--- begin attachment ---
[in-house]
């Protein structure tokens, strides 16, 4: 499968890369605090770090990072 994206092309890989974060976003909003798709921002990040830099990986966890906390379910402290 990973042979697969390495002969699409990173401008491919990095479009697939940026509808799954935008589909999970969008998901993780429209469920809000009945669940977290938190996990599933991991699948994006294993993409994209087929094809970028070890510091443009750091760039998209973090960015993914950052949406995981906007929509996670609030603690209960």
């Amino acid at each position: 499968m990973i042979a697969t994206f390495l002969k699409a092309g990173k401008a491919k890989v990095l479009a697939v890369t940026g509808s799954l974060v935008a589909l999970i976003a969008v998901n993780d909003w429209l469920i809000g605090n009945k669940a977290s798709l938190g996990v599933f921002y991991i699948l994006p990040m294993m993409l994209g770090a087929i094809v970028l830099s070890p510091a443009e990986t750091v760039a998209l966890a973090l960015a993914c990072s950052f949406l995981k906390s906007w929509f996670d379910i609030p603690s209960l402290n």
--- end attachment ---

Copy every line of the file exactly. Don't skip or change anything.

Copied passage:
[in-house]
């Protein structure tokens, strides 16, 4: 499968890369605090770090990072 994206092309890989974060976003909003798709921002990040830099990986966890906390379910402290 990973042979697969390495002969699409990173401008491919990095479009697939940026509808799954935008589909999970969008998901993780429209469920809000009945669940977290938190996990599933991991699948994006294993993409994209087929094809970028070890510091443009750091760039998209973090960015993914950052949406995981906007929509996670609030603690209960």
């Amino acid at each position: 499968m990973i042979a697969t994206f390495l002969k699409a092309g990173k401008a491919k890989v990095l479009a697939v890369t940026g509808s799954l974060v935008a589909l999970i976003a969008v998901n993780d909003w429209l469920i809000g605090n009945k669940a977290s798709l938190g996990v599933f921002y991991i699948l994006p990040m294993m993409l994209g770090a087929i094809v970028l830099s070890p510091a443009e990986t750091v760039a998209l966890a973090l960015a993914c990072s950052f949406l995981k906390s906007w929509f996670d379910i609030p603690s209960l402290n």